The Korean War: Handbook of the Literature and Research

By Lester H. Brune; Robin Higham | Go to book overview

6 Great Britain and the
Korean War

Callum MacDonald

After the United States and the Republic of Korea (ROK), Britain made the largest military contribution to the Unified Command during the Korean War. In 1950 two infantry brigades with armored support were committed to the fighting, which later joined Australian, Canadian, New Zealand, and Indian contingents to form the Commonwealth Division. The bulk of the Far Eastern fleet, consisting of an aircraft carrier, two cruisers, two destroyers, and three frigates, was immediately sent into action. The RAF contributed some Sunderland flying boats and liaison aircraft. A few pilots were rotated through U.S. Air Force and Australian fighter squadrons in the later stages of the war. As the official history by Sir Anthony Farrar-Hockley, The British Part in the Korean War ( 1990), emphasizes, this commitment stretched Britain's already-extended military resources to the limit and deployed forces to an area of the world never before considered vital to British interests.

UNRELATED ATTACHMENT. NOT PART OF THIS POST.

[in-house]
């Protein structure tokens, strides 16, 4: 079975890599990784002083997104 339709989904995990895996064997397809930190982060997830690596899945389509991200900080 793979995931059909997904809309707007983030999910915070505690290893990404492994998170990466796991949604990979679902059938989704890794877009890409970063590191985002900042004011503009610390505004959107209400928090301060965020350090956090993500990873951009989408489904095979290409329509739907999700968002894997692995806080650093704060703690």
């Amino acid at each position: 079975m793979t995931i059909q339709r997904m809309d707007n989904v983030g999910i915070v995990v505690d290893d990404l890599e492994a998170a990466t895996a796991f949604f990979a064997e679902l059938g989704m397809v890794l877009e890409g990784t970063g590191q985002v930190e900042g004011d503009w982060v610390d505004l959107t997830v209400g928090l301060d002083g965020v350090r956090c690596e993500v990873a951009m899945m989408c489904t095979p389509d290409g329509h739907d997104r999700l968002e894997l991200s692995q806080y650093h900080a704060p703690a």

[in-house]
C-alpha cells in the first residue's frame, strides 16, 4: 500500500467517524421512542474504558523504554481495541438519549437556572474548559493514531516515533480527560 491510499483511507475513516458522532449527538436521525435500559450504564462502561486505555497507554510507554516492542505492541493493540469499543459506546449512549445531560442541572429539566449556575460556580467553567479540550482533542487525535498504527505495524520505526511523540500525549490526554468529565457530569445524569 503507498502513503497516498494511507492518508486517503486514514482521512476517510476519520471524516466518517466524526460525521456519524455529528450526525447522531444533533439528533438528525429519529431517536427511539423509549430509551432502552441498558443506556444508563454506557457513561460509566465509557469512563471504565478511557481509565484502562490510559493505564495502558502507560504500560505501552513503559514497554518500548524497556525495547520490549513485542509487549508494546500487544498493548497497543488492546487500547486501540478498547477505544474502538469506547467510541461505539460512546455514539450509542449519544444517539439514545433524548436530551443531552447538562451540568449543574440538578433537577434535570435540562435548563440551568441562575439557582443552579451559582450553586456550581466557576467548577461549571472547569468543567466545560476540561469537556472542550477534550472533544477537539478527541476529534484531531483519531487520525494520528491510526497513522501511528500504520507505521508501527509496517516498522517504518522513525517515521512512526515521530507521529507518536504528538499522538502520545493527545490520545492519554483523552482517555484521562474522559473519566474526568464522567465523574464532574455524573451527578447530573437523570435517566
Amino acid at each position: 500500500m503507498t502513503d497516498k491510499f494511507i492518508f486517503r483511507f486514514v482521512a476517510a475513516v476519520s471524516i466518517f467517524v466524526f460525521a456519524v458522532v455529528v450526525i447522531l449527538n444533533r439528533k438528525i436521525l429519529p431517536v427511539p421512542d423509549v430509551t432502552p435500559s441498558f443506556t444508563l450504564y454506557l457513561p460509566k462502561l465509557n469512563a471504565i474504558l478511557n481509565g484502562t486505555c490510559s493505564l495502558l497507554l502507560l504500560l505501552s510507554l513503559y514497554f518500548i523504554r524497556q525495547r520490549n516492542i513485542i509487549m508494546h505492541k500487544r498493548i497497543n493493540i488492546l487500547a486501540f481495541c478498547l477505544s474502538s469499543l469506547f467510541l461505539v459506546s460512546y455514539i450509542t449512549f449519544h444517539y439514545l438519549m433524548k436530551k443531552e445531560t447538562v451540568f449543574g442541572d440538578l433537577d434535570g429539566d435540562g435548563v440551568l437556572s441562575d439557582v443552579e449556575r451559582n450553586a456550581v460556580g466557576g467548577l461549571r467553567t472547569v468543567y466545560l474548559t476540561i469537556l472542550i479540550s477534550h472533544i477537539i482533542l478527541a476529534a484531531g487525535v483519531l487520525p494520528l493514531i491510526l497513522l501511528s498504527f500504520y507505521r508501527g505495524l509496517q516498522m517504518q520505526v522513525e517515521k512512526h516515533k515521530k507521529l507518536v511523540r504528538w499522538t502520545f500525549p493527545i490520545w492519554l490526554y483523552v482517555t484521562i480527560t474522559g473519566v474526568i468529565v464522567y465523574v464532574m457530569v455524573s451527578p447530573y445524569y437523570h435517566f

At the Moscow conference in December 1945, Britain was reluctant to assume any responsibilities in the four-power trusteeship for Korea proposed by the United States. When this scheme collapsed and the ROK was created in 1948, the Foreign Office thought that sooner or later, the new state would fall victim to its communist rival in the North. Nobody believed that Washington would intervene to prevent this outcome; the ROK, like nationalist China, had been written off by the Americans, it was thought. At the highest levels of policymaking, few had much time to spare for Korea. British interests were concentrated in Western Europe, the Middle East, and Southeast Asia. When the Clement Attlee cabinet first met to discuss the crisis, some ministers did not even know where Korea was.

An article by Jong-yil Ra ( 1989) shows that neglect of Korean issues persisted after June 1950. On the basis of Foreign Office material, Ra

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